Last week CFA’s blog featured Chairman & CEO Mark Sunshine of Veritas Financial Partners. Here is Part I of Sunshine’s piece on why “Bigger Is Better When It Comes to Banking” and below is Part II of the series.
Imagine driving up a hill on an interstate in a very small old car with a tiny engine. No matter how hard you press on the gas, you are passed by faster, newer and slicker cars. Eventually, an 18 wheeler pulls up and runs you off the road as it passes your slow, old and small vehicle.
Well, that is how small bank CEOs feel. They are getting pushed off of the economic highway because their engines are too small and old, and they cannot run fast enough to keep them on the road.
In Part I of this series on too small to succeed banks, I explored the slow speed that small banks run at relative to larger banks as measured by return on equity. I also showed that the small bank industry sector has been consistently losing market share since 1997, and is literally being run off of the road by bigger and faster competitors.
In this article, which is Part II of the series, I will explore some of the reasons why small banks are being pushed out of the United States’ economy.
Net Interest Margin is not the problem that is killing small banks
Small bank CEOs who I talk to from Maine to San Diego all tell me that they are getting financially killed because of a weak net interest margin, i.e., the spread earned between their interest costs and their interest expenses. They swear that they cannot earn a competitive return on equity relative to the big guys because they cannot charge enough for loans in a community banking setting.
As it turns out, the complaints of small bank CEOs are not valid. The biggest banks have a lower net interest margin than their smaller competitors, and all banks under $10 billion have approximately the same net interest margin.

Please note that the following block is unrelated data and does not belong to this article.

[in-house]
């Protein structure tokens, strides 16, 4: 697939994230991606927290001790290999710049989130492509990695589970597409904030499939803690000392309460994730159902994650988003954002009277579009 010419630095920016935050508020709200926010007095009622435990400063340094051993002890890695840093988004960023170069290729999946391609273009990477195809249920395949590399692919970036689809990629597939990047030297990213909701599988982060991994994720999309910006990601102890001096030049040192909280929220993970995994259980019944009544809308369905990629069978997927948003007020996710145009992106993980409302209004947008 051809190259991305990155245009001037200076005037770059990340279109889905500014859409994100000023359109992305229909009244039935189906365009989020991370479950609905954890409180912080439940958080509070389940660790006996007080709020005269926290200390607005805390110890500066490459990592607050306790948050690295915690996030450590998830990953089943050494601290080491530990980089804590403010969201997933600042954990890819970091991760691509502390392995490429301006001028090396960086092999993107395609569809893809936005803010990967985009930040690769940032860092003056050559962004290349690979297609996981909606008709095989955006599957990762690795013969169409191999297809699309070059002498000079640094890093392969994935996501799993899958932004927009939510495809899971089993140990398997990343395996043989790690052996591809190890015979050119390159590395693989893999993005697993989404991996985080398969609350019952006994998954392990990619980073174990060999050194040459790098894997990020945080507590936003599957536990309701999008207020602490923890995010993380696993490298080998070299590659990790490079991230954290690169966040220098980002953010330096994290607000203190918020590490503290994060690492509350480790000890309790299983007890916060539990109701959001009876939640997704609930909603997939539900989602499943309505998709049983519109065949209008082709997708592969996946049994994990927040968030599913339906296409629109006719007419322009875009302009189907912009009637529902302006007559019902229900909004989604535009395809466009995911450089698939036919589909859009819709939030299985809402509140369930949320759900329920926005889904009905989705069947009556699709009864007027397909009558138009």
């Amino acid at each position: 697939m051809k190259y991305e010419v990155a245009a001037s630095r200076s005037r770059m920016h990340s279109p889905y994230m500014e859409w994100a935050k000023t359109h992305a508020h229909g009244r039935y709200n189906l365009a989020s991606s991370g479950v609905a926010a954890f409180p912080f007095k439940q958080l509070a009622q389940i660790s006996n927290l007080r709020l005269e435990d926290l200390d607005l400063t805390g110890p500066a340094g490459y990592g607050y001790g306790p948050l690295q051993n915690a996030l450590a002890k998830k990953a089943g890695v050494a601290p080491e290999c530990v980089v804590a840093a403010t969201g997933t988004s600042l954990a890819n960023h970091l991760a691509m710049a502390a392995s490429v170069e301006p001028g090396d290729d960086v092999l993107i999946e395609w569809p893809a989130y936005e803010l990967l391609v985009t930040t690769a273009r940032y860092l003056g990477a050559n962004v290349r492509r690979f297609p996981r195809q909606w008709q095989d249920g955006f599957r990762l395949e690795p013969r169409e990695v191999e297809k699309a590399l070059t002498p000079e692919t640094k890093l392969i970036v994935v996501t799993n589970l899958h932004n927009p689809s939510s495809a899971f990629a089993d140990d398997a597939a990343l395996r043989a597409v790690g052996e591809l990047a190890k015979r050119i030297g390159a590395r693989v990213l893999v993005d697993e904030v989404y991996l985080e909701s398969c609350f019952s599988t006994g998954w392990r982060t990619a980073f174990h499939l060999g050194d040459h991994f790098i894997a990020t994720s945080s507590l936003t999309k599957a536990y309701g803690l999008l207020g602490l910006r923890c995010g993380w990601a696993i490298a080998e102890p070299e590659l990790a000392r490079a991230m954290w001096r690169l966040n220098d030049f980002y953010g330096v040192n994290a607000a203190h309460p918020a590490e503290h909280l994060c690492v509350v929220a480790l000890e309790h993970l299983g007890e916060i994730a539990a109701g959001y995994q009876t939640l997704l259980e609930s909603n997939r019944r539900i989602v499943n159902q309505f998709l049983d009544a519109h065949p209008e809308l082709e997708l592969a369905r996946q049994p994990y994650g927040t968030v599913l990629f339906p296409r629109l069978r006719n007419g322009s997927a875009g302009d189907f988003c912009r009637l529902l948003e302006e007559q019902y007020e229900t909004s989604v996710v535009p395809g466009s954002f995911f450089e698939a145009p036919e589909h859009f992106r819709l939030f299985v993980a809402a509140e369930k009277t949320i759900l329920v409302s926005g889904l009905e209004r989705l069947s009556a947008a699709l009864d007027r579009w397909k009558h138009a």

Also, while the net interest margin has declined over the last 15 years for small banks, it has declined for all banks.
Simply put, while small banks are experiencing net interest margin pressures, banks of all sizes are facing the same challenge, and the biggest banks who have the worst net interest margins are earning the highest return on equity.
Credit quality and net loan losses are not holding back the performance of small banks
As the below chart illustrates, in the first quarter of 2013, when it comes to loan losses, small banks did better than big banks. Even so, during the quarter, big banks had a return on equity that was more than 5% higher than the return on equity that small banks had.
From 1997 through 2013, small banks consistently had better credit performance than big banks.
The biggest problem for small banks is that their overhead is too high, and they don’t earn enough fee income
At small banks, non-interest revenue is too small, and non-interest expenses are too high relative to their bigger competitors. Examples of non-interest expenses are the costs of staff and overhead, while examples of non-interest revenue are credit card processing fees and checking account fees.